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on 25 July 2000
I have just spent an extremely enjoyable couple of evenings with this book. It is well written, moving and filled with insight. The mysterious things that make people attracted to one another are accutely observed. Polly Samson writes about the sort of people we all know and I was hooked on this story of one such girl and her relationships with her father, her stepfather and her sugar daddy father figure. I couldn't recommend this book more highly.
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on 22 April 2003
This is, quite simply, the most wonderful book I have ever read. It's full of the most delicious atmosphere and sense of place and I cannot praise the author's writing style highly enough. The use of language is exquisite and anyone wishing to wallow in emotive, atmospheric and sensual metaphors will be hooked on this work. I think this novel is worth reading again and again and again, just for the intensity of feeling evoked in every line and phrase. Polly Samson is a wonderfully talented writer and I hope she creates many more works for me to wallow in! Reading this book feels like lazing in an intensely scented bath, encased in seductive bubbles whilst being surrounded by dozens of beautiful candles .... I love it!
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on 21 April 2013
Very engaging: 'Out of the Picture' so glad i stumbled on it, but I've always liked brollies and parasols! so the jacket drew me in!
For so many of us the missing pieces of our jigsaw lives hold the curiosity and flickers of promise and bring with them intrigue
and a sense of excitement. What will we do when we find out? It would be so different 'if only'

In this simple story where we get to know several characters we see the preoccupation and fascination we can dream up about any one of our missing pieces of the jigsaw puzzle. I think this little book would be great reading for a reading group and spark many a conversation. It is imaginative yet light enough to cope with looking at quite big issues.
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on 23 September 2016
I love this novel, especially the first part that tells Lizzie's impossible love story. I've read it mostly on the beach and the pages flowed fast. There are many twists and turns, sometimes I had to stop reading for a moment to absorb it all.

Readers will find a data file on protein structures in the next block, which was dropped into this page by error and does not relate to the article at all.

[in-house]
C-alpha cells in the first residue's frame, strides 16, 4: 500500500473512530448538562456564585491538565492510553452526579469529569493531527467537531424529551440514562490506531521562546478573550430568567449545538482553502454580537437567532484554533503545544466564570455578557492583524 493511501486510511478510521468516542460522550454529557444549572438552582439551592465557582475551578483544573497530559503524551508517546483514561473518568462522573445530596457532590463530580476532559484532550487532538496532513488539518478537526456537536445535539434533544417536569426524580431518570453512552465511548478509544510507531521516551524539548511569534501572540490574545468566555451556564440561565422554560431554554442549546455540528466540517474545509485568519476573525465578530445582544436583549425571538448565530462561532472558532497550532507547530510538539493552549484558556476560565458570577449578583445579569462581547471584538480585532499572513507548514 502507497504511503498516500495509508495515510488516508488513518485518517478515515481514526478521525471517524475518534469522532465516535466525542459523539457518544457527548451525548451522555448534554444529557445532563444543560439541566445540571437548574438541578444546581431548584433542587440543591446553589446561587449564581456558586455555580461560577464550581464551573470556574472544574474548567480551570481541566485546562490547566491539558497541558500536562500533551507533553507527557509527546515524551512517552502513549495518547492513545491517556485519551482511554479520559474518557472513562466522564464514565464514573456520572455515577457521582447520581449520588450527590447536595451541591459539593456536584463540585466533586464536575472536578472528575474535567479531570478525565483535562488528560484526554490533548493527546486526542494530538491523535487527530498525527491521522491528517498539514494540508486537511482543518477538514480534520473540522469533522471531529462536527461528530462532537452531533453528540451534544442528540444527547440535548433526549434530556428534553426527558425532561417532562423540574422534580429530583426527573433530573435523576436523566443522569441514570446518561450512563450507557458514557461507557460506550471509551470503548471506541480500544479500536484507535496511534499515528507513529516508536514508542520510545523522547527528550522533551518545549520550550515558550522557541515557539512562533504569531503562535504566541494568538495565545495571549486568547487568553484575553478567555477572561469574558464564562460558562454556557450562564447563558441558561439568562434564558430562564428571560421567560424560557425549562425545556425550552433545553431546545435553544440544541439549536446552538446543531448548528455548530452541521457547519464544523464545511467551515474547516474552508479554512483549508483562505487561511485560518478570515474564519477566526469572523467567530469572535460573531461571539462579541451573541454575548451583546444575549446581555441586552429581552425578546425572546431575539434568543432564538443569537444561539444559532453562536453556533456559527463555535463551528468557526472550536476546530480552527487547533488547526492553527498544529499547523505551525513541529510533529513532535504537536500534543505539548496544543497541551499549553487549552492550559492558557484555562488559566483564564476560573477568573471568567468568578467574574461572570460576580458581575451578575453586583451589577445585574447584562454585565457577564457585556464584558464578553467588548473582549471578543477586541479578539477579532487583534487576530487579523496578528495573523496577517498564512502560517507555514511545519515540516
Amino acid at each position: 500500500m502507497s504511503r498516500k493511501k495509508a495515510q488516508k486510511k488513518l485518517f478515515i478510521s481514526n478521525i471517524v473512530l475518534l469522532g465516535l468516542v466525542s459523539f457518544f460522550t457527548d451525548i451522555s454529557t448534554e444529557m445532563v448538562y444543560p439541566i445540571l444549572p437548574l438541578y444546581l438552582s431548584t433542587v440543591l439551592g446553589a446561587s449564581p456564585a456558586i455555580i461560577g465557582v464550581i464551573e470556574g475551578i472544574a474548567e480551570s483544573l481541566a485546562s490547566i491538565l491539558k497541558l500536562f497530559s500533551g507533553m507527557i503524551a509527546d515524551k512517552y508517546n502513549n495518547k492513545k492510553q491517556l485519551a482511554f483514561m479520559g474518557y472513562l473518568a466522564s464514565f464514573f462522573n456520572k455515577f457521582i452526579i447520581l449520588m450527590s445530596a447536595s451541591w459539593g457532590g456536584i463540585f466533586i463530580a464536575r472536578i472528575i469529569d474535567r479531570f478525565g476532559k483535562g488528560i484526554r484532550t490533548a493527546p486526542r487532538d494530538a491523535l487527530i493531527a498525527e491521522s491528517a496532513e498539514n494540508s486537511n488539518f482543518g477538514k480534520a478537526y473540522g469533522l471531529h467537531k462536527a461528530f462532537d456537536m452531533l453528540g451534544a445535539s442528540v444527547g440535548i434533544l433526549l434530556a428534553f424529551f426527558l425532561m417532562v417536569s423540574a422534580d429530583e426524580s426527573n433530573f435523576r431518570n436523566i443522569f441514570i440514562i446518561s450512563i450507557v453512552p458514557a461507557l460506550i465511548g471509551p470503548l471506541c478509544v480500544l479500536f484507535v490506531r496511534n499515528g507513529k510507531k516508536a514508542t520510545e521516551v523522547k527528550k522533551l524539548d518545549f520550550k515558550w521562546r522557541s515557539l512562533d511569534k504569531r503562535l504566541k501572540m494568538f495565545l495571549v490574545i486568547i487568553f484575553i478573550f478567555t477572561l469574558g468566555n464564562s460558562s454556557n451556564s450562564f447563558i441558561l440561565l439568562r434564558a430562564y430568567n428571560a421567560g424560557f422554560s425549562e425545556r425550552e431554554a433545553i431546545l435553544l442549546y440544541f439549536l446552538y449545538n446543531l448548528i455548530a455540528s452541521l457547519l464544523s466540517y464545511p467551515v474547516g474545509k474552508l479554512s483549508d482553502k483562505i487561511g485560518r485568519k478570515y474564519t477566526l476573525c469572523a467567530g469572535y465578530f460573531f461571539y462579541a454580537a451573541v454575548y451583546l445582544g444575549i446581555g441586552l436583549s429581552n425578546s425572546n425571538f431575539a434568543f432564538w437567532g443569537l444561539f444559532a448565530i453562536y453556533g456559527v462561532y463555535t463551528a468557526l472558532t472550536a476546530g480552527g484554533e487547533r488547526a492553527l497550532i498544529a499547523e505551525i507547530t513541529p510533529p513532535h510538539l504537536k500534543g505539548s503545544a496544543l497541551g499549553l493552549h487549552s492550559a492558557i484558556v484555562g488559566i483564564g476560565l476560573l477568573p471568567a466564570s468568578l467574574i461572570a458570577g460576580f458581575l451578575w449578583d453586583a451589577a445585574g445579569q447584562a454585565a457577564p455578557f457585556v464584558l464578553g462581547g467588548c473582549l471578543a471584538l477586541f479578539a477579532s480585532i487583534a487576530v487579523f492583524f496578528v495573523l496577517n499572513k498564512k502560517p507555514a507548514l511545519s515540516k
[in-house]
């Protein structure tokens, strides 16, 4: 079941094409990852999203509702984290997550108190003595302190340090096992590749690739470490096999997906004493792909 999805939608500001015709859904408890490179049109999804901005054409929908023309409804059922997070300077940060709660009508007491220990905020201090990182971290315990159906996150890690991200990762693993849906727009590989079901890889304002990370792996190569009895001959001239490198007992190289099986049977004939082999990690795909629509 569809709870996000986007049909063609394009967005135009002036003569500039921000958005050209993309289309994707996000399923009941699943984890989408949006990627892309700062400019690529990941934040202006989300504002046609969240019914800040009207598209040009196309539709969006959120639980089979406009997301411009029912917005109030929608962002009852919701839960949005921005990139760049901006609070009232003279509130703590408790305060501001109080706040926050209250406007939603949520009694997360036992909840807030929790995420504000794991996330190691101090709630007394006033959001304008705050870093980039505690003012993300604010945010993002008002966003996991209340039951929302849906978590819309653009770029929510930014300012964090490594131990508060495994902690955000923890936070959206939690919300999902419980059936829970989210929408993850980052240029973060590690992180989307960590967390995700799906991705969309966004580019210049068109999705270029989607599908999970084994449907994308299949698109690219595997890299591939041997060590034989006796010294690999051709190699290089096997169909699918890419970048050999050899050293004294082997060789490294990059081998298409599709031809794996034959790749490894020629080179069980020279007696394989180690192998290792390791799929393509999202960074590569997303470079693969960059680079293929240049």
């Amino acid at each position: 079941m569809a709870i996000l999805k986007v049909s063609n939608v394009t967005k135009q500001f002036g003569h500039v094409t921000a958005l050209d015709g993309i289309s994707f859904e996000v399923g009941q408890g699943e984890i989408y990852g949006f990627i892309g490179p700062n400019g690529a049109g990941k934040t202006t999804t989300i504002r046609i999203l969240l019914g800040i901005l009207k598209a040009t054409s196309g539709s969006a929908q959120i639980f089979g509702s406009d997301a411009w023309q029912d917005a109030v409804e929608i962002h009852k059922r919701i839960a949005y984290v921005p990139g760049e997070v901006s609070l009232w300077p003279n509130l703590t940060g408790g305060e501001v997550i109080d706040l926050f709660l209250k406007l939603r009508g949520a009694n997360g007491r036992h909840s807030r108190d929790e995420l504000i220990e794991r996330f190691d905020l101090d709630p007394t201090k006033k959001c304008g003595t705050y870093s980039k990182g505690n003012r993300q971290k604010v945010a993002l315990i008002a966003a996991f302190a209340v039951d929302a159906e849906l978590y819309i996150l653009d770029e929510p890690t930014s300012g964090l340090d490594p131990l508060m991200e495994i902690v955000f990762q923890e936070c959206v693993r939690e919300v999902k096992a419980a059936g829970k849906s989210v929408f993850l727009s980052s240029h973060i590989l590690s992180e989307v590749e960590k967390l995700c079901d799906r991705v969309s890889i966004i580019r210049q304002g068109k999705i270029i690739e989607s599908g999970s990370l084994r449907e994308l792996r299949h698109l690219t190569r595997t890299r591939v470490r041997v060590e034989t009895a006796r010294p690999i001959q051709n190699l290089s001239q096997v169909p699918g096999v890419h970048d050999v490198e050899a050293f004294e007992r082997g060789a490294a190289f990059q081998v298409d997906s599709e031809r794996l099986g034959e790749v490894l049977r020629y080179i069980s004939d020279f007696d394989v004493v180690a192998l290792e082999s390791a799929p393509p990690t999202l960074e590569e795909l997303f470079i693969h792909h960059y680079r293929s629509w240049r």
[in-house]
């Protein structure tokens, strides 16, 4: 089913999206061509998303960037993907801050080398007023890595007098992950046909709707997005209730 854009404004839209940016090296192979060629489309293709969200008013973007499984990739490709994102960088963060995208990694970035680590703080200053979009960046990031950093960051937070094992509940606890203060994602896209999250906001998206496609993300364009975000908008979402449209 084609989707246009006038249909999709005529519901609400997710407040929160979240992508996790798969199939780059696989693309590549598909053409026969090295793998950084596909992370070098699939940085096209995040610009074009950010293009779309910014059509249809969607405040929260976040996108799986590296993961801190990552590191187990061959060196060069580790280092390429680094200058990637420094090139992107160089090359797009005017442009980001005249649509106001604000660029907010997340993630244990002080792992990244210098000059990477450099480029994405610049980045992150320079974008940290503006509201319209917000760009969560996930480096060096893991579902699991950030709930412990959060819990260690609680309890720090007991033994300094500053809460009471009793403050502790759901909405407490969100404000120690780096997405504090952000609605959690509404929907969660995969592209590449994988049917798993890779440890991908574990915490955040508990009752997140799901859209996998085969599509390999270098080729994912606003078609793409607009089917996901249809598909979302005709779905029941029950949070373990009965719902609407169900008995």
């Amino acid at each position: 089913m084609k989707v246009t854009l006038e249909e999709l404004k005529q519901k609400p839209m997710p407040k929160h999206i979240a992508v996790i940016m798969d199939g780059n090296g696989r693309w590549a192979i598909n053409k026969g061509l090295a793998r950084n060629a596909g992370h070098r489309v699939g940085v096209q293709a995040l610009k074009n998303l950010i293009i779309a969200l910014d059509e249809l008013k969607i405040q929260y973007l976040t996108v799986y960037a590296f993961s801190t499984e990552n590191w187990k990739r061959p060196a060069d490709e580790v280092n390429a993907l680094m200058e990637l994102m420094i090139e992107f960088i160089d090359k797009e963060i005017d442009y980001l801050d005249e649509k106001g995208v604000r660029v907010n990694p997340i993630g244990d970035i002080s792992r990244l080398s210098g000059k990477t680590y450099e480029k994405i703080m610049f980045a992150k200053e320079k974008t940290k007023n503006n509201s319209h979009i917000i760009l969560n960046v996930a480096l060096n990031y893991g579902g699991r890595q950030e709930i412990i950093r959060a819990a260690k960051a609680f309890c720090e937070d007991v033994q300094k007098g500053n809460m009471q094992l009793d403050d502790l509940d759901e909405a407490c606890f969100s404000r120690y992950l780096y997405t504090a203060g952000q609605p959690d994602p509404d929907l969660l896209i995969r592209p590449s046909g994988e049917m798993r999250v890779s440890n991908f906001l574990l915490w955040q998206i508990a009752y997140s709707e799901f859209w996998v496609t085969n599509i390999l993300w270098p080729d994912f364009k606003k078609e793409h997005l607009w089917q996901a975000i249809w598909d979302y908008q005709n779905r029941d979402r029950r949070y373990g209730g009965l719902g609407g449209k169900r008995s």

The thing I love most about Polly's writing are the descriptions: every time I read one of her books I feel like I'm going back to my beloved England and live the life of the characters.
I enjoyed the music references (even though they are quite random in the story). And the photo of Syd Barrett of course.
I've found the last part where she's stalking her father a bit awkward and sometimes it was making me uneasy, maybe because I was identifying myself with Lizzie and I was so scared that she was getting herself into big troubles.
A part from this, I really liked it, I'll probably read it again.
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on 11 October 2013
I loved this book. I read all three of her books (Lying in Bed, Perfect Lives) one after the other. I really enjoyed the way the characters were formed, and how the main character grows up, matures and comes to terms with her past. Lots of references to growing up in the 80's, and great attention to detail. I am a big fan of Polly Samson, and can't wait for her next book (I understand there is one in progress). Very much a woman's book I would say, but a world away from "chick lit".
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on 29 April 2015
this was the first book I had read by this writer and, although I kept reading to the end , at no point did I ever find it enthralling, gripping or exciting.

Nor did it tell me much about the human condition ) (I know this is a very big ask!)or make me think think any differently about things or surprise me at all. Overall, it was a very mundane read and , at its heart, it seemed to have a coldness with none of the characters creating any sense of empathy mostly because they were very one dimensional.

The ending was never in any doubt and it is debatable whether anyone (including the hapless Lizzie) learnt anything from their experiences at all or are simply doomed to continue making the same mistakes and feel sorry for themselves.

Somewhere in all of this sad tale, a very good book could have emerged but , sadly, it nver happened.
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on 3 May 2000
I loved this book. Simple as that. I recently read some short stories by her and they were good too. I think she writes about the expectation of unconditional love between fathers and daughters and also mothers and daughters with particular sensitivity and insight.